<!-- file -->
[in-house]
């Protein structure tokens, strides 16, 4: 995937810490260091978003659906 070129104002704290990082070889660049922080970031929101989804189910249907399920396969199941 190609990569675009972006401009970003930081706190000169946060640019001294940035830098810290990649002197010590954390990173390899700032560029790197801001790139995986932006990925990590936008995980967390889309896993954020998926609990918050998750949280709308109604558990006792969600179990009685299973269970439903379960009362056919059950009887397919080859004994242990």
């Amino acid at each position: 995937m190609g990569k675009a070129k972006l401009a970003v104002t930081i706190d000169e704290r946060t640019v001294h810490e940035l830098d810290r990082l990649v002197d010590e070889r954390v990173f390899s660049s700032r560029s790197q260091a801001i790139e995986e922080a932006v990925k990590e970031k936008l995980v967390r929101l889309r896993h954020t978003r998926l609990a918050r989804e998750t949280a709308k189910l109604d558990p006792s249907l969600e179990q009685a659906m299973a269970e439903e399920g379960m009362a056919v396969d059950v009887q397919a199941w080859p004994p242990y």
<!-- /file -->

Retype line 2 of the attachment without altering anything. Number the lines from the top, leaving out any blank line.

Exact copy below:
């Protein structure tokens, strides 16, 4: 995937810490260091978003659906 070129104002704290990082070889660049922080970031929101989804189910249907399920396969199941 190609990569675009972006401009970003930081706190000169946060640019001294940035830098810290990649002197010590954390990173390899700032560029790197801001790139995986932006990925990590936008995980967390889309896993954020998926609990918050998750949280709308109604558990006792969600179990009685299973269970439903379960009362056919059950009887397919080859004994242990």